- Saving less than the price of lunch every day adds up to $1m upon retirement
- Investing $9 a day from birth in a savings account could top $1m by age 65
- Putting away $36 per day from 30 would net $1m by the time you finish work
- Starting at 40, saving $64 a day would hit $1m at projected future interest rates.
Published: 06:02 GMT, 9 February 2018 | Updated: 06:02 GMT, 9 February 2018
Putting away less than the price of lunch every day could provide enough money to make you a millionaire upon retirement at 65.
While superannuation is the surest way for workers to become a millionaire by the time they retire it could still be done with a savings account.
Saving a little more than $20 a day from the age of 18 could net a person the magic million dollar retirement fund.
Saving a little more than $20 a day from the age of 18 could net a person $1m upon retirement
Superannuation is the surest way for most to become a millionaire by the time you finish work
Parents setting up a nest egg for their children can set them on the road to financial wealth
Starting at 40 becomes harder but might be possible for someone who could come up with $64 a day at projected future interest rates.
Daily Mail Australia asked finance experts how Australians could set themselves up to retire with a seven figure sum and has advice from saving to superannuation to investing in property.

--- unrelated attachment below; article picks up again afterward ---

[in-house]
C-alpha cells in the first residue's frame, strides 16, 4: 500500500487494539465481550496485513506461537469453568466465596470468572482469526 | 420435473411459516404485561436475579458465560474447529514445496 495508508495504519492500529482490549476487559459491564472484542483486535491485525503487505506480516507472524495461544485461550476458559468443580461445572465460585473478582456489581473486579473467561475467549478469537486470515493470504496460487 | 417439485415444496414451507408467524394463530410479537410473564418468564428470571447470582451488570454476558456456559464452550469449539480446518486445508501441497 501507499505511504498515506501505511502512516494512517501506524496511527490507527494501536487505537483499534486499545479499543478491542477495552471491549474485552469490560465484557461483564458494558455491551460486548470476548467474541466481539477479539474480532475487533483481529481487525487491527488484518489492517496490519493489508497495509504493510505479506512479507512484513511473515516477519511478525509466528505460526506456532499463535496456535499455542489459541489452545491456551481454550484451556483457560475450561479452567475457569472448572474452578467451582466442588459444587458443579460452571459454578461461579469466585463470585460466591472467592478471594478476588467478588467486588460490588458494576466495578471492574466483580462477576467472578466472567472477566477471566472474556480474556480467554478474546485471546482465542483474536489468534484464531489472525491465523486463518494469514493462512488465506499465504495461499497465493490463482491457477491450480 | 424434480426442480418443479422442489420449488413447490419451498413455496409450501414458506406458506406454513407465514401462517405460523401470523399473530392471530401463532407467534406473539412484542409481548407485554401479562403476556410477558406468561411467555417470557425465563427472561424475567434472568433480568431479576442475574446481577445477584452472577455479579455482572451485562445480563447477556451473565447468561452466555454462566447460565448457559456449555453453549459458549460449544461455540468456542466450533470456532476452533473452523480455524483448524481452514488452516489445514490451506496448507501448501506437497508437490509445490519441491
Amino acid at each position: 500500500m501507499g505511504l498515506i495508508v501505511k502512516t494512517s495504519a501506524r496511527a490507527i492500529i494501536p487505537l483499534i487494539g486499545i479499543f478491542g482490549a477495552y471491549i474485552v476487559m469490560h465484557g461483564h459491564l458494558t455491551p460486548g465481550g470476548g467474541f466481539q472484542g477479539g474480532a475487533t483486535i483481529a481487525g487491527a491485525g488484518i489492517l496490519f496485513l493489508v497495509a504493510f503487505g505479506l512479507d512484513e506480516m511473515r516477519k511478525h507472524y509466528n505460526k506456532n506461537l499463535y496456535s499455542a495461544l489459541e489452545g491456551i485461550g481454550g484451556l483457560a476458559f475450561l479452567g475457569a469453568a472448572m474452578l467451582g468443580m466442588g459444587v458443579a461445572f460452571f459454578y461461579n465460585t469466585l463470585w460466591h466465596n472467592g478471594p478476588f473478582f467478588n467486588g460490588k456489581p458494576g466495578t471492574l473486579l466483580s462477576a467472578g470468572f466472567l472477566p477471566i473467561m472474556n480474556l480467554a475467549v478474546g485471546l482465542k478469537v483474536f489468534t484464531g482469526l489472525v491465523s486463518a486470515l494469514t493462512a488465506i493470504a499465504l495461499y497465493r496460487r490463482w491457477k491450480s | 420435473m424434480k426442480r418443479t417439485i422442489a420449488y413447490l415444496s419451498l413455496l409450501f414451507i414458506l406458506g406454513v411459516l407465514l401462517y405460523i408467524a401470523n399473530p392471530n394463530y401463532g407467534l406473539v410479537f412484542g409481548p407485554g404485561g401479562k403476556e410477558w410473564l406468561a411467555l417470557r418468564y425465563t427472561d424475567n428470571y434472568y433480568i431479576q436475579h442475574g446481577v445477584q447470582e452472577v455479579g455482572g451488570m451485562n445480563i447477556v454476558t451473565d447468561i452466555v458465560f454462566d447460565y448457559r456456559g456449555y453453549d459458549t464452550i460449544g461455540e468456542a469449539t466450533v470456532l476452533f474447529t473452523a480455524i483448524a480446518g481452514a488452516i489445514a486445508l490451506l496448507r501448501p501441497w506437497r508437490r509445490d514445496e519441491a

Graham Cooke is insights manager of the comparison website finder.com.au.
'A little goes a long way when it comes to saving,' Mr Cooke said.
'Our research reveals that saving less than the price of lunch everyday would make you a millionaire by retirement.
'With many savings accounts barely offering north of 2 per cent, it's easy to assume our low-interest world will be here forever.
Graham Cooke is insights manager of the Australian comparison website finder.com.au
Someone saving $64 a day at a 4 per cent rate from age 40 may be able to retire a millionaire
Savings, superannuation and property investment can help to build a $1m retirement fund
'However, with 80 per cent of economists surveyed by finder.com.au tipping a rise as the next cash rate move, these rates are set to rise.
'Presuming a long term average interest rate of 4 per cent, parents could set up a nest egg for their kids by setting up a savings account.
'Investing only $9 per day in a savings account at 4 per cent adds up to a healthy $1,018,814 by the age of 65.'
Most parents will not be doing that but saving $21 per day at a 4 per cent rate from the age of 18 would result in $1,060,270 at the same retirement age.
Thereafter, reaching the million dollar mark gets harder but it can be done.
A person saving $36 per day from age 30 would net $1,000,535 by retirement.
A person saving $36 per day at 4 per cent from age 30 could net $1,000,535 by retirement
Investing only $9 per day at 4 per cent from birth would add up to $1,018,814 by the age of 65
80 per cent of economists surveyed by website finder.com.au are tipping an interest rate rise
Starting at 40 a saver would reach $1,000,839 by the age of 65 if they put away $64 per day at the same interest rate.
'However, there are many other ways to make sure you have a large boost at retirement,' Mr Cooke said.
'For example, the top super funds offered returns above 8 per cent over the last three years.
'At these rates, you'd only need to be investing $5.50 per day from the age of 18 to retire as a millionaire.'